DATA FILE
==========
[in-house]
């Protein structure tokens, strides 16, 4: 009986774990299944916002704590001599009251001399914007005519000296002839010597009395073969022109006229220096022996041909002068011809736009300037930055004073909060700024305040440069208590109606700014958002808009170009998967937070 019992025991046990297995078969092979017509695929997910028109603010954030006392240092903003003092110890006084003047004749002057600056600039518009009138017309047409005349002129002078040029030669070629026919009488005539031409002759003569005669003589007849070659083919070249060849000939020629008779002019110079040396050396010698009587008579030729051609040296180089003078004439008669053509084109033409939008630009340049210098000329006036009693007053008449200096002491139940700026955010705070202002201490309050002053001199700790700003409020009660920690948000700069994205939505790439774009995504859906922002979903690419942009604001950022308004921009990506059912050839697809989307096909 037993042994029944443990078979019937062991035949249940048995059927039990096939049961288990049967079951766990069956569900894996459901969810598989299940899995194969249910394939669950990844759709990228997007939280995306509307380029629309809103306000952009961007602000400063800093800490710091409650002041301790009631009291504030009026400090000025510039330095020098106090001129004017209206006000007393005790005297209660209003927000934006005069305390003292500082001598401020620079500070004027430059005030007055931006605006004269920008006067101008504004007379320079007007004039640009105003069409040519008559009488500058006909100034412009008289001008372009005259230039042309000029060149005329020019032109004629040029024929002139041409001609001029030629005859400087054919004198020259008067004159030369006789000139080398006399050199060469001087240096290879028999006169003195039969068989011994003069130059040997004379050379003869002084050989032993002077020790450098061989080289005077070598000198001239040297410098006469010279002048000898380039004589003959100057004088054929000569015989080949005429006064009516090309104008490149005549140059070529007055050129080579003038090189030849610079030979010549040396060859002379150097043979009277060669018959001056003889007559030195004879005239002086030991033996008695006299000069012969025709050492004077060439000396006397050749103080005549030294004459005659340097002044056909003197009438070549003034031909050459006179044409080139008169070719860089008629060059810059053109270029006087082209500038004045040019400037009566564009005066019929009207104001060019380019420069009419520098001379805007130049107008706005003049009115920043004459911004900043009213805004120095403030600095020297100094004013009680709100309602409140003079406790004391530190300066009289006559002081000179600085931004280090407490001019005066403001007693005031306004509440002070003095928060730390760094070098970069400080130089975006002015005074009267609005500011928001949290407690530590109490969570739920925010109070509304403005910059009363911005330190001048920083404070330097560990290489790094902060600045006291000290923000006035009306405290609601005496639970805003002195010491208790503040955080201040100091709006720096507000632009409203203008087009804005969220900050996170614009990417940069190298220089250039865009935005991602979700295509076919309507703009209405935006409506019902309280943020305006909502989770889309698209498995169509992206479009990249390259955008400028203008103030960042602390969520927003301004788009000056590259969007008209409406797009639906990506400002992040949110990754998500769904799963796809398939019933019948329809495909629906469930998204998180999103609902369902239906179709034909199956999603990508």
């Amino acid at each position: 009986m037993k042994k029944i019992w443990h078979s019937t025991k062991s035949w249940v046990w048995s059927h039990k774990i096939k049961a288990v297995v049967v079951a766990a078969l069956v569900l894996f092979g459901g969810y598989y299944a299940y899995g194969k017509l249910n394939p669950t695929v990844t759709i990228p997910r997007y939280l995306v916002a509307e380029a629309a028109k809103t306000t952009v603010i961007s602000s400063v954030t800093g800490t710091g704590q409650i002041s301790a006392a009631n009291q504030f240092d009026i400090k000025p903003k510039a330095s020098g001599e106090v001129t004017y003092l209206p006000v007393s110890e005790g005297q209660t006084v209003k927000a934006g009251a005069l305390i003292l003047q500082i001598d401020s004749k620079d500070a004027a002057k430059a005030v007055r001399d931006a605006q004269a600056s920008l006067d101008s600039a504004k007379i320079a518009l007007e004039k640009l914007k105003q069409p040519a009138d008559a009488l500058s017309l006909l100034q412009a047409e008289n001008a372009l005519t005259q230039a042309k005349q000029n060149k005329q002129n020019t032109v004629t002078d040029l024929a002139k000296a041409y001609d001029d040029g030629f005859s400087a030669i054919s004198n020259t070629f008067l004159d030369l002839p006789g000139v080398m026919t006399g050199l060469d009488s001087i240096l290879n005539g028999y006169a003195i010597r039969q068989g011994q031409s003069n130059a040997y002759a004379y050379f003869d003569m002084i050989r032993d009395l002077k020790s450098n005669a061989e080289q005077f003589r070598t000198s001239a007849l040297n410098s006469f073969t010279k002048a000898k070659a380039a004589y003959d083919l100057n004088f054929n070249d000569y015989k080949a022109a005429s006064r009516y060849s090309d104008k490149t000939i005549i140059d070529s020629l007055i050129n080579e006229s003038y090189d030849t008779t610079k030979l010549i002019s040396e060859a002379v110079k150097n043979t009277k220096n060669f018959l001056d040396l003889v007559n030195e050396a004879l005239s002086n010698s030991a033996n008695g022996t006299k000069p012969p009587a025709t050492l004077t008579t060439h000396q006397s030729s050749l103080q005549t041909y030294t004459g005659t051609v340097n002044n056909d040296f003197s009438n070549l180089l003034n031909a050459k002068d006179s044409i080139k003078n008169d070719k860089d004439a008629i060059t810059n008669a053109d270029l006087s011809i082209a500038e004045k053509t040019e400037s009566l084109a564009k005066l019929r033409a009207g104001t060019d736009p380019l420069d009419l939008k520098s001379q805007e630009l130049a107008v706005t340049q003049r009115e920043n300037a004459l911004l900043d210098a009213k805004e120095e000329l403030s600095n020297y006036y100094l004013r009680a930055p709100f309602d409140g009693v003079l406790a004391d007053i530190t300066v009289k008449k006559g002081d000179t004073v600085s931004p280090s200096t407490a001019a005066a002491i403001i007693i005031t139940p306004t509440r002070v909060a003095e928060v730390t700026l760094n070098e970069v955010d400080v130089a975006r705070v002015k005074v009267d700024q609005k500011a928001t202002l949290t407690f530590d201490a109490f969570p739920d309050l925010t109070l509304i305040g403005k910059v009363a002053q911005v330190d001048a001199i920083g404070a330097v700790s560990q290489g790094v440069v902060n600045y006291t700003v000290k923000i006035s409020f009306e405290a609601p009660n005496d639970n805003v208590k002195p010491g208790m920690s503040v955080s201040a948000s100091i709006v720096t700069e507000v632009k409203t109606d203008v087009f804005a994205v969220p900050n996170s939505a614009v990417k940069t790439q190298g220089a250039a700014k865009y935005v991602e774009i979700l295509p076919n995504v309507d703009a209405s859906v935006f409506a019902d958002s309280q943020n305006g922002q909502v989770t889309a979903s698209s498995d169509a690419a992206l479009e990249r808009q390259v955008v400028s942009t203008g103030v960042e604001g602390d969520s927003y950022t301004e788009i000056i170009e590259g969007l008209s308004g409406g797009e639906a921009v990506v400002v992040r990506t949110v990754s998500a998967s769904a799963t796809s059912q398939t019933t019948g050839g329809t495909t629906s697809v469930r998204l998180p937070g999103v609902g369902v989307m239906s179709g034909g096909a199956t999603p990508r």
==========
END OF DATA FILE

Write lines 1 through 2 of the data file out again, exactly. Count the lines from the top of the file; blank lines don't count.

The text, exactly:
[in-house]
């Protein structure tokens, strides 16, 4: 009986774990299944916002704590001599009251001399914007005519000296002839010597009395073969022109006229220096022996041909002068011809736009300037930055004073909060700024305040440069208590109606700014958002808009170009998967937070 019992025991046990297995078969092979017509695929997910028109603010954030006392240092903003003092110890006084003047004749002057600056600039518009009138017309047409005349002129002078040029030669070629026919009488005539031409002759003569005669003589007849070659083919070249060849000939020629008779002019110079040396050396010698009587008579030729051609040296180089003078004439008669053509084109033409939008630009340049210098000329006036009693007053008449200096002491139940700026955010705070202002201490309050002053001199700790700003409020009660920690948000700069994205939505790439774009995504859906922002979903690419942009604001950022308004921009990506059912050839697809989307096909 037993042994029944443990078979019937062991035949249940048995059927039990096939049961288990049967079951766990069956569900894996459901969810598989299940899995194969249910394939669950990844759709990228997007939280995306509307380029629309809103306000952009961007602000400063800093800490710091409650002041301790009631009291504030009026400090000025510039330095020098106090001129004017209206006000007393005790005297209660209003927000934006005069305390003292500082001598401020620079500070004027430059005030007055931006605006004269920008006067101008504004007379320079007007004039640009105003069409040519008559009488500058006909100034412009008289001008372009005259230039042309000029060149005329020019032109004629040029024929002139041409001609001029030629005859400087054919004198020259008067004159030369006789000139080398006399050199060469001087240096290879028999006169003195039969068989011994003069130059040997004379050379003869002084050989032993002077020790450098061989080289005077070598000198001239040297410098006469010279002048000898380039004589003959100057004088054929000569015989080949005429006064009516090309104008490149005549140059070529007055050129080579003038090189030849610079030979010549040396060859002379150097043979009277060669018959001056003889007559030195004879005239002086030991033996008695006299000069012969025709050492004077060439000396006397050749103080005549030294004459005659340097002044056909003197009438070549003034031909050459006179044409080139008169070719860089008629060059810059053109270029006087082209500038004045040019400037009566564009005066019929009207104001060019380019420069009419520098001379805007130049107008706005003049009115920043004459911004900043009213805004120095403030600095020297100094004013009680709100309602409140003079406790004391530190300066009289006559002081000179600085931004280090407490001019005066403001007693005031306004509440002070003095928060730390760094070098970069400080130089975006002015005074009267609005500011928001949290407690530590109490969570739920925010109070509304403005910059009363911005330190001048920083404070330097560990290489790094902060600045006291000290923000006035009306405290609601005496639970805003002195010491208790503040955080201040100091709006720096507000632009409203203008087009804005969220900050996170614009990417940069190298220089250039865009935005991602979700295509076919309507703009209405935006409506019902309280943020305006909502989770889309698209498995169509992206479009990249390259955008400028203008103030960042602390969520927003301004788009000056590259969007008209409406797009639906990506400002992040949110990754998500769904799963796809398939019933019948329809495909629906469930998204998180999103609902369902239906179709034909199956999603990508």